I spent the past week of nights reading “Living on Borrowed Time.” The book details with great pain the months and years that comprised the life and relationship that Paul had with his husband/partner Roger.

It is difficult to read but important for me to pay homage to the men who were there when it all began, who died well before I came along with AIDS. But times were not much different in the early 90’s – there were dedicated drugs, nor doctors to treat us. We were treated like hazmat patients. We would be quarantined in space capsules in rooms away from general population and doctors and nurses would gown up like martian hunters to come near us.

The Christians called it God’s revenge for homosexuality.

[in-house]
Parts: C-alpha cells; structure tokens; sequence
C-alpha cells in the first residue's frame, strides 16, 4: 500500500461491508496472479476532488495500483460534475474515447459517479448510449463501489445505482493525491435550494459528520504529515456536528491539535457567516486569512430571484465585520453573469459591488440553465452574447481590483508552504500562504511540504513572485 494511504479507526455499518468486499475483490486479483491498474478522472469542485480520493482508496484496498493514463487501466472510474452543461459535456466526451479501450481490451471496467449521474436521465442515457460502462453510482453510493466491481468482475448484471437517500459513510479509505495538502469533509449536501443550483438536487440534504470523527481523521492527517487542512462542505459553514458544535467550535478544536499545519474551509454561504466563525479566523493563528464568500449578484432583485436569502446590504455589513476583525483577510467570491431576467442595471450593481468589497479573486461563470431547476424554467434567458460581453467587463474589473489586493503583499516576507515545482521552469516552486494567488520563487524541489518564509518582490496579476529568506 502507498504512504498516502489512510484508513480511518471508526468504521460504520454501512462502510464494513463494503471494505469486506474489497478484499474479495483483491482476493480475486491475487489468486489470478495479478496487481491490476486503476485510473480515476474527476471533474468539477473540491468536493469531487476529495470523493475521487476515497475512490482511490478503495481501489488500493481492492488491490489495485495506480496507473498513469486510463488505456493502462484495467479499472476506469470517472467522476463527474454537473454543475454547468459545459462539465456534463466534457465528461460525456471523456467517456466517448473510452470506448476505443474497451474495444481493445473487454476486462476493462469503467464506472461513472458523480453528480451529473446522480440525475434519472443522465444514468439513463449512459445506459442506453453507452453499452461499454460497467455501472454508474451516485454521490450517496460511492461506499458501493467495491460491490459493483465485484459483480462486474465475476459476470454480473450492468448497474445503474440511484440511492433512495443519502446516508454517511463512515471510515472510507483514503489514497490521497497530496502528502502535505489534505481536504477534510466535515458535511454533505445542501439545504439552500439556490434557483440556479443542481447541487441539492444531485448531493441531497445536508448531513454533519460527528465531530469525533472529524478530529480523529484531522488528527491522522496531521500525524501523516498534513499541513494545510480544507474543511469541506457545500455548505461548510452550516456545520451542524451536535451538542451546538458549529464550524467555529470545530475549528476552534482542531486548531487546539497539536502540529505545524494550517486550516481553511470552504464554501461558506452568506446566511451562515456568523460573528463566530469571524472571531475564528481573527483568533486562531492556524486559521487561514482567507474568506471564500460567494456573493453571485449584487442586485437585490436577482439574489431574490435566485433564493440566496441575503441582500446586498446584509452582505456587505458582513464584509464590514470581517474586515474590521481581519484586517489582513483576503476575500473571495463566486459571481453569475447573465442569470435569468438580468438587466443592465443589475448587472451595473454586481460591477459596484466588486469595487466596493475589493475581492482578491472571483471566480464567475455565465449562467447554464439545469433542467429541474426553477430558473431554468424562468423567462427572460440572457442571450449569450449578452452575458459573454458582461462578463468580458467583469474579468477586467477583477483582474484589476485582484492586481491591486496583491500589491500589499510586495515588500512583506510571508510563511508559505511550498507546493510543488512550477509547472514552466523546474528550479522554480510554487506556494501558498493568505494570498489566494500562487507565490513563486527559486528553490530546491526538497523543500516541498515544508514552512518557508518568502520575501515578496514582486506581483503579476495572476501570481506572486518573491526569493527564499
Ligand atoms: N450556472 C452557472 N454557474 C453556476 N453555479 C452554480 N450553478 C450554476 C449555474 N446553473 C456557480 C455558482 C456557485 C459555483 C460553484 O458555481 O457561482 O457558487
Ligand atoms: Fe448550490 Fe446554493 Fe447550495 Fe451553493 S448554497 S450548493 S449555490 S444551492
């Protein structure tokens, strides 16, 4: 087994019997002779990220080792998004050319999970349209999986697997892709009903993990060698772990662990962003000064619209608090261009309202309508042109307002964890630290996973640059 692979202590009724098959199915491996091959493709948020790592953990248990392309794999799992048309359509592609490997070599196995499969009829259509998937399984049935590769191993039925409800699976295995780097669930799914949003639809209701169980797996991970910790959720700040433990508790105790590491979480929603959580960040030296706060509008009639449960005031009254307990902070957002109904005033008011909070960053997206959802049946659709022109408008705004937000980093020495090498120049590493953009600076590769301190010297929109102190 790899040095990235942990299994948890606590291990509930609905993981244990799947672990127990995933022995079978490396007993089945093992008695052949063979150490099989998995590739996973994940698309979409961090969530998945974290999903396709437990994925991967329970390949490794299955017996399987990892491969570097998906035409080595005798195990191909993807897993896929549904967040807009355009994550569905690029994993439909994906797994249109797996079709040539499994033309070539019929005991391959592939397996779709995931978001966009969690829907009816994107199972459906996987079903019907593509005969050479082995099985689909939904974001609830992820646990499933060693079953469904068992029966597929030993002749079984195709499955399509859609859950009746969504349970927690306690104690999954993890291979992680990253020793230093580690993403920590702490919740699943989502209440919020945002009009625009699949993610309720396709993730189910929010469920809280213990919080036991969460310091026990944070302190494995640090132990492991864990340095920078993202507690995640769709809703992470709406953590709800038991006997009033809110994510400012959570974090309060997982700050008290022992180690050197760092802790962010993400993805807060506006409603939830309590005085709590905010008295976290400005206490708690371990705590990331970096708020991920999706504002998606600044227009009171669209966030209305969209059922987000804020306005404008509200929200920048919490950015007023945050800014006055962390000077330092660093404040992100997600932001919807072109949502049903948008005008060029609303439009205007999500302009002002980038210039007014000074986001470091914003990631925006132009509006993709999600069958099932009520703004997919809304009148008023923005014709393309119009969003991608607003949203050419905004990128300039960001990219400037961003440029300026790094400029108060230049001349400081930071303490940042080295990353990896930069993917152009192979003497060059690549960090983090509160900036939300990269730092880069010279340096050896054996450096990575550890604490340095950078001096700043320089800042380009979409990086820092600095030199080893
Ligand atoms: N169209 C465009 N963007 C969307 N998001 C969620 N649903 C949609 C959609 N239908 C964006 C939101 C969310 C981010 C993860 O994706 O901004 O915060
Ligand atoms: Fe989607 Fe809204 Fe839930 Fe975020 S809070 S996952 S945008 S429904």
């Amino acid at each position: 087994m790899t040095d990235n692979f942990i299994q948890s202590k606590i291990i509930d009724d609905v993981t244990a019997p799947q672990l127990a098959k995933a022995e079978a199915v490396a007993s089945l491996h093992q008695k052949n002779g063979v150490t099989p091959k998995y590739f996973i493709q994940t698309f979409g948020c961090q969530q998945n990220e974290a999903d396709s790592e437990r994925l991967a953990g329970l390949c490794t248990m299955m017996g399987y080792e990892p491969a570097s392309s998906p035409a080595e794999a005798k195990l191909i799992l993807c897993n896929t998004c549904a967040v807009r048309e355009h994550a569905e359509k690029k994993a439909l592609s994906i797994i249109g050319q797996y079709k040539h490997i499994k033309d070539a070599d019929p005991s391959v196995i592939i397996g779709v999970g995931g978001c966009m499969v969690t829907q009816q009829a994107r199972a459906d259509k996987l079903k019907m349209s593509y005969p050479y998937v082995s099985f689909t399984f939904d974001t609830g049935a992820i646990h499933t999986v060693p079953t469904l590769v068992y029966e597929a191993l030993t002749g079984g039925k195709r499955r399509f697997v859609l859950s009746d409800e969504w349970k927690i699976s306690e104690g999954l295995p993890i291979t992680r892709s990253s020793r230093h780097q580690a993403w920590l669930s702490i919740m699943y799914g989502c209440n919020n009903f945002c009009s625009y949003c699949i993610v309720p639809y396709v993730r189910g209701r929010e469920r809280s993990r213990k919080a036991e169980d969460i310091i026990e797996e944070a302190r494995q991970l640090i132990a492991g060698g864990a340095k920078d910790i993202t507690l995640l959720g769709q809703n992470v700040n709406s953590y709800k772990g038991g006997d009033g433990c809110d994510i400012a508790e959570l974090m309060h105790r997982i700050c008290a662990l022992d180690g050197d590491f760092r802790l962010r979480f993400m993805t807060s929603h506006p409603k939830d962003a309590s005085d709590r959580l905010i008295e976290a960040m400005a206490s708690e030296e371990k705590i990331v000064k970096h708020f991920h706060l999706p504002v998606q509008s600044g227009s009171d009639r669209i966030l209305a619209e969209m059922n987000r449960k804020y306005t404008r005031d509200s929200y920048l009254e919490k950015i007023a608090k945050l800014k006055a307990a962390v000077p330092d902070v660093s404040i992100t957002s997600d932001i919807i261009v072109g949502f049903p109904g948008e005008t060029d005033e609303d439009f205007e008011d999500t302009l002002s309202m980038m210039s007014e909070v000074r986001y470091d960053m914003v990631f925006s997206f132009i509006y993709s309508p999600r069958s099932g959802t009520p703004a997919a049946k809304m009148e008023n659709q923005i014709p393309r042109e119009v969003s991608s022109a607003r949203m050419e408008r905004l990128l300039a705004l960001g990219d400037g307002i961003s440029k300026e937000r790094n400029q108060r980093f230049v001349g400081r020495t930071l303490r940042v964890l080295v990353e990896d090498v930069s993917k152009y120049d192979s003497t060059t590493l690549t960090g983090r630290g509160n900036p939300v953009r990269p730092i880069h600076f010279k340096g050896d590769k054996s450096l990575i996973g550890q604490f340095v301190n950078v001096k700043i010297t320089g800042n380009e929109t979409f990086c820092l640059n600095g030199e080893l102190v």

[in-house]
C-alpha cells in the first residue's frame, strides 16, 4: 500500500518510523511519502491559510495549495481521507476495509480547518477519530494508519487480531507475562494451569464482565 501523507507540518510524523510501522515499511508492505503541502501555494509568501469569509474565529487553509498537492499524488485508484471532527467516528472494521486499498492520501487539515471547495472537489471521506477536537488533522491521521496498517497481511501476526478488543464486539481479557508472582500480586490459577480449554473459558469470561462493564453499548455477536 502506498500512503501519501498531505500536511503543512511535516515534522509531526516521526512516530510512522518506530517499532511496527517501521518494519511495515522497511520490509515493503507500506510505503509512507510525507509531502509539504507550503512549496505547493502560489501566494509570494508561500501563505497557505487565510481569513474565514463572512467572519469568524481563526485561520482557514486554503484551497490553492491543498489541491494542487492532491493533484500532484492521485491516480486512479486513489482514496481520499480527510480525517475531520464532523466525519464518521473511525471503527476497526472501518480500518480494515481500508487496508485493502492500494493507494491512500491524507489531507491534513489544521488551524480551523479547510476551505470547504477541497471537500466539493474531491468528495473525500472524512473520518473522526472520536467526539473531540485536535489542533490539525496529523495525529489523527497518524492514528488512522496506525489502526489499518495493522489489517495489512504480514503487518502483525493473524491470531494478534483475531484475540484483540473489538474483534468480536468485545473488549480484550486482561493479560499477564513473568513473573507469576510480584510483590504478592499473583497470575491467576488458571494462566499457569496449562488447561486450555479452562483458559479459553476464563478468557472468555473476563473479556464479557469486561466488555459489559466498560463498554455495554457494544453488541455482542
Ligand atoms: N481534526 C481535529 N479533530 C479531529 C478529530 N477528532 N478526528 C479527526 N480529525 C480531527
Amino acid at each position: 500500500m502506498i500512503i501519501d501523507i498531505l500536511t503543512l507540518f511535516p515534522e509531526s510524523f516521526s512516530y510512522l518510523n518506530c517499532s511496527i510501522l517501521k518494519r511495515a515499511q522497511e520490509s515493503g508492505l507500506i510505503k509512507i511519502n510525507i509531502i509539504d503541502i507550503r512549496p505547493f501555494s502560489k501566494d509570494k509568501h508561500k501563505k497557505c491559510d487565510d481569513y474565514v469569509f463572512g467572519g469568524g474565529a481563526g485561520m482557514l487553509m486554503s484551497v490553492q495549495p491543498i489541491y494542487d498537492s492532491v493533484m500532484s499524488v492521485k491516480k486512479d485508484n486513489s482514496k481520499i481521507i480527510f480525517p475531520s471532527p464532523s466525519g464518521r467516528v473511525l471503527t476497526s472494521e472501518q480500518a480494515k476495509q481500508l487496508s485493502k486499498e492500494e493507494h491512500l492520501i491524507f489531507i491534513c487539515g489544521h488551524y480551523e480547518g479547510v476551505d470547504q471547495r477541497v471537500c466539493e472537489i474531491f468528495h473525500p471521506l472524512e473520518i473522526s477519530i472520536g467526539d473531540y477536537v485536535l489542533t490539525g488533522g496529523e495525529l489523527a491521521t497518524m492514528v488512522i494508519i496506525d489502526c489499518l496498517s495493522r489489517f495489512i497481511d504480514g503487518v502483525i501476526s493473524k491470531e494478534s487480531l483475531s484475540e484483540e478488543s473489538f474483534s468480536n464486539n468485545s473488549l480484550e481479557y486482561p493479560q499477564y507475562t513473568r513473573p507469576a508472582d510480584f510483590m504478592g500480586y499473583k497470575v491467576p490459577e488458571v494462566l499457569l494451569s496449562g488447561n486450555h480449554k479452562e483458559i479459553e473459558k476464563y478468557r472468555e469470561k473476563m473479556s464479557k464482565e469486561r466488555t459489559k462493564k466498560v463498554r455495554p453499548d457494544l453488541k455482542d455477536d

Employers fired us. Landlords threw us out on the street. Family and friends and lovers left us because we were sick. Mortuaries would not process nor bury the sick.

But we did. All of it.

Every year I live is a great big Fuck You to the Christian Right. For all those people who left me on the roadside including my family I can only say I lived and I have lived well. I am the man I wanted to be.

Because men of faith took me in and gave me life when you turned your backs on me. And hence the thousands of men who were sick and went to their graves with what little dignity they had in their souls.

I lived … And I am still alive.

Tonight;s reading speaks about God, and no apologies. Courage and fear.

To live with a disease that is going to take your life one day is courage. Not taking a drink one day at a time, is courage. Learning how to live knowing you are going to die with certainty of a disease that is ugly and dirty is harrowing.

AIDS is not pretty. But neither is alcoholism. Both are takers.